We do like the idea that Roland has equipped this pedal to make some part of its VG and GR sounds available to anyone playing a regular guitar. However, that is not the primary focus here - while this pedal can certainly add something a little different to your tonal palette and still fit into your basic pedal setup, their full sonic potential is not realised in this way.

"With a divided pickup, buying this pedal makes much more sense"

What's more, it's a lot pricier than conventional stompboxes, and although that probably reflects the fact that it's filled with more expensive electronic gubbins than most, you'd have to have a good listen and think very hard about adding it to your 'board.

With a divided pickup though, buying this pedal makes much more sense. This pedal really does respond differently and provide a deeper, more stunning range of effects if you're using a GK pickup.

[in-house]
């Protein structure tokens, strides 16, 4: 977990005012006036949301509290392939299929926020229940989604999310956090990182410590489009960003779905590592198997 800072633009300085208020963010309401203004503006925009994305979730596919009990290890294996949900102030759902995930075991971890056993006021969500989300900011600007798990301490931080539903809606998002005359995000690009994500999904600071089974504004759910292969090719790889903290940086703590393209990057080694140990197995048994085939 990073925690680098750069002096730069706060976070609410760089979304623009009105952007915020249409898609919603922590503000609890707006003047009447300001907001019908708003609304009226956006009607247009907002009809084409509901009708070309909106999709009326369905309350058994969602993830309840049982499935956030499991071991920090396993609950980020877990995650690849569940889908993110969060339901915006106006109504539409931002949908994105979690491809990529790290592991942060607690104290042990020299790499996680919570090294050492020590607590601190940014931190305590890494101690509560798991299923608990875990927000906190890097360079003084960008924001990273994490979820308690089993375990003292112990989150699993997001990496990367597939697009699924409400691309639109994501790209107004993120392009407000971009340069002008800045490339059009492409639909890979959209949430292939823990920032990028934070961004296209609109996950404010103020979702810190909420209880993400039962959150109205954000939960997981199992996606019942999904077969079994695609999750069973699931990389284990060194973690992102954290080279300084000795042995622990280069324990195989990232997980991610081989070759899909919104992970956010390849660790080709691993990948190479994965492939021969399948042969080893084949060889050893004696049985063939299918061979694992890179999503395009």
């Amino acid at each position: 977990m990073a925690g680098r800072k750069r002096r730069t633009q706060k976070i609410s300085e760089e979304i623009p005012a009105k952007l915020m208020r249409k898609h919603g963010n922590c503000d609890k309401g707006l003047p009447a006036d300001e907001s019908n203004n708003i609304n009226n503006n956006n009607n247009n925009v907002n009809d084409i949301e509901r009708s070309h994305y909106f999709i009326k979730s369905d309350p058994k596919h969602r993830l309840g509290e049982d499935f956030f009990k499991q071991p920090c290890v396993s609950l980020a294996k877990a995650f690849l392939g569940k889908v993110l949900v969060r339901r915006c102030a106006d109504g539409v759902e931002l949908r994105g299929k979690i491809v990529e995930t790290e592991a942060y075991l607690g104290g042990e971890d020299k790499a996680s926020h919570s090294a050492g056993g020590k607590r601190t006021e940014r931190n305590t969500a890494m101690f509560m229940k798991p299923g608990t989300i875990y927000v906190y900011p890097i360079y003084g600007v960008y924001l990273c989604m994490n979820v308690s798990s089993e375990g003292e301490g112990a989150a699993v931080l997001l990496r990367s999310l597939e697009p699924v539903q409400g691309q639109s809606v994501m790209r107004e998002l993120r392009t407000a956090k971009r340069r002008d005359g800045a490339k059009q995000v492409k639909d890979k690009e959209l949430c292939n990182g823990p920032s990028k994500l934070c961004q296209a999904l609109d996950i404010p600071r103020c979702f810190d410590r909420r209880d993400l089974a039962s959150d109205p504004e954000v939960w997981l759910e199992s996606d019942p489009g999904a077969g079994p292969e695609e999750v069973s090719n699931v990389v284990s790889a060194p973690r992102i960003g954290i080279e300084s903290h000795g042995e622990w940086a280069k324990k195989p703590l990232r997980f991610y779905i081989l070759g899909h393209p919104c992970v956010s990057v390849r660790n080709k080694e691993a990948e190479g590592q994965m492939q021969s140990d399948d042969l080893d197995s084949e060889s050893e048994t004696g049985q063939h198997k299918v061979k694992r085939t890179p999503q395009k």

Not only will you will get optimum use out of it in that scenario but it offers an ideal opportunity to buy into the V-Guitar world for a lot less than shelling out for a VG-99. It could be a worthwhile buy if you already have a guitar fitted with a GK pickup or are thinking of adding one to your guitar and dipping your toe in the VG/GR water.

Trevor Curwen has played guitar for several decades – he's also mimed it on the UK's Top of the Pops. Much of his working life, though, has been spent behind the mixing desk, during which time he has built up a solid collection of the guitars, amps and pedals needed to cover just about any studio session. He writes pedal reviews for Guitarist and has contributed to Total Guitar, MusicRadar and Future Music among others.